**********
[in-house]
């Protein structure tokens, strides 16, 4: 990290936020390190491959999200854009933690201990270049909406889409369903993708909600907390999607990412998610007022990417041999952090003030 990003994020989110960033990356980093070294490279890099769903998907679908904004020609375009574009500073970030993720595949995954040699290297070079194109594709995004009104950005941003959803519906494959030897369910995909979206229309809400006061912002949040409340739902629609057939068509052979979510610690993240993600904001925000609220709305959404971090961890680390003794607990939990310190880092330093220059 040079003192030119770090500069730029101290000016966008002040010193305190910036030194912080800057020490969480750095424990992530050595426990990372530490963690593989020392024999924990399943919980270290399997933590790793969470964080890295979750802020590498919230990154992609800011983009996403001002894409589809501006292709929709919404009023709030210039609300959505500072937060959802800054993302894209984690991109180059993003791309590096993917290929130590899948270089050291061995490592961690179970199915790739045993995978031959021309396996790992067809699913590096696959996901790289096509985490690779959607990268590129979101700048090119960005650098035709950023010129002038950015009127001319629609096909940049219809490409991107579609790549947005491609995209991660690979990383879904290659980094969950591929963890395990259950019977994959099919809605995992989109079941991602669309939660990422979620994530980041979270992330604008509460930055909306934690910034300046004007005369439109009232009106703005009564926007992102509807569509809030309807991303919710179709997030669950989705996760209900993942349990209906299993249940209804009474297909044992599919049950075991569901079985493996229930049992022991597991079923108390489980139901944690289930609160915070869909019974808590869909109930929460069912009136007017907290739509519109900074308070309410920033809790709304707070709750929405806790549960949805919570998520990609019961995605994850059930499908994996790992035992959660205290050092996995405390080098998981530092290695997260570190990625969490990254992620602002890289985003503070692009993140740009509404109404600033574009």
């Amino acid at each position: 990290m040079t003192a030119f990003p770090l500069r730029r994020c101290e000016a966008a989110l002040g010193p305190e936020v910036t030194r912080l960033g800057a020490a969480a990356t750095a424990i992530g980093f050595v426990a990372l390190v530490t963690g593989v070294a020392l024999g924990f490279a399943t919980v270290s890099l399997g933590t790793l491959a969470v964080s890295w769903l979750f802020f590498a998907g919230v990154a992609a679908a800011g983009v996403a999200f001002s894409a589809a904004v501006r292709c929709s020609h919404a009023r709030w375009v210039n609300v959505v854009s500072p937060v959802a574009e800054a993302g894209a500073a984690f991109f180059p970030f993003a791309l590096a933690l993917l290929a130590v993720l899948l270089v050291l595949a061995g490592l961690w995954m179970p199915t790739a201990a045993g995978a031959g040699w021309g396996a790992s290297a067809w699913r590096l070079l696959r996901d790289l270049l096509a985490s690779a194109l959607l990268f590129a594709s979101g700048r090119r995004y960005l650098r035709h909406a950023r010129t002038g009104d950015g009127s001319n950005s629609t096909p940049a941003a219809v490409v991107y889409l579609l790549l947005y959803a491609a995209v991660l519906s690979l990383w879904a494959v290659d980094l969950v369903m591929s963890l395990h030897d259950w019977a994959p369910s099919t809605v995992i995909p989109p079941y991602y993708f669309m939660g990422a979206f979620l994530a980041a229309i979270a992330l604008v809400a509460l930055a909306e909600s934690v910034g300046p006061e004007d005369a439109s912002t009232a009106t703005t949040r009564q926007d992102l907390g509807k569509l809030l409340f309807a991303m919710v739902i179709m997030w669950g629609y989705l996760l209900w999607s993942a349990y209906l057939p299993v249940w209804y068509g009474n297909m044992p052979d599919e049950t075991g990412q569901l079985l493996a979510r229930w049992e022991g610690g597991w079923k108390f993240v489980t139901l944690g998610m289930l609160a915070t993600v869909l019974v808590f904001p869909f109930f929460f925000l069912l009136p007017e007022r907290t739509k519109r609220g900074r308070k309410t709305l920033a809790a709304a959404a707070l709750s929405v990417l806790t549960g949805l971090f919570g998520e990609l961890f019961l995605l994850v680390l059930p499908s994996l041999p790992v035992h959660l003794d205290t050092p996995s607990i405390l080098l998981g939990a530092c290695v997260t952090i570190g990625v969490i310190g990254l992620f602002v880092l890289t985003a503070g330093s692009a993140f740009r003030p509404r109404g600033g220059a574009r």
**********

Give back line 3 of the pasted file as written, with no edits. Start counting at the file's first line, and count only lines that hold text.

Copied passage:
């Amino acid at each position: 990290m040079t003192a030119f990003p770090l500069r730029r994020c101290e000016a966008a989110l002040g010193p305190e936020v910036t030194r912080l960033g800057a020490a969480a990356t750095a424990i992530g980093f050595v426990a990372l390190v530490t963690g593989v070294a020392l024999g924990f490279a399943t919980v270290s890099l399997g933590t790793l491959a969470v964080s890295w769903l979750f802020f590498a998907g919230v990154a992609a679908a800011g983009v996403a999200f001002s894409a589809a904004v501006r292709c929709s020609h919404a009023r709030w375009v210039n609300v959505v854009s500072p937060v959802a574009e800054a993302g894209a500073a984690f991109f180059p970030f993003a791309l590096a933690l993917l290929a130590v993720l899948l270089v050291l595949a061995g490592l961690w995954m179970p199915t790739a201990a045993g995978a031959g040699w021309g396996a790992s290297a067809w699913r590096l070079l696959r996901d790289l270049l096509a985490s690779a194109l959607l990268f590129a594709s979101g700048r090119r995004y960005l650098r035709h909406a950023r010129t002038g009104d950015g009127s001319n950005s629609t096909p940049a941003a219809v490409v991107y889409l579609l790549l947005y959803a491609a995209v991660l519906s690979l990383w879904a494959v290659d980094l969950v369903m591929s963890l395990h030897d259950w019977a994959p369910s099919t809605v995992i995909p989109p079941y991602y993708f669309m939660g990422a979206f979620l994530a980041a229309i979270a992330l604008v809400a509460l930055a909306e909600s934690v910034g300046p006061e004007d005369a439109s912002t009232a009106t703005t949040r009564q926007d992102l907390g509807k569509l809030l409340f309807a991303m919710v739902i179709m997030w669950g629609y989705l996760l209900w999607s993942a349990y209906l057939p299993v249940w209804y068509g009474n297909m044992p052979d599919e049950t075991g990412q569901l079985l493996a979510r229930w049992e022991g610690g597991w079923k108390f993240v489980t139901l944690g998610m289930l609160a915070t993600v869909l019974v808590f904001p869909f109930f929460f925000l069912l009136p007017e007022r907290t739509k519109r609220g900074r308070k309410t709305l920033a809790a709304a959404a707070l709750s929405v990417l806790t549960g949805l971090f919570g998520e990609l961890f019961l995605l994850v680390l059930p499908s994996l041999p790992v035992h959660l003794d205290t050092p996995s607990i405390l080098l998981g939990a530092c290695v997260t952090i570190g990625v969490i310190g990254l992620f602002v880092l890289t985003a503070g330093s692009a993140f740009r003030p509404r109404g600033g220059a574009r």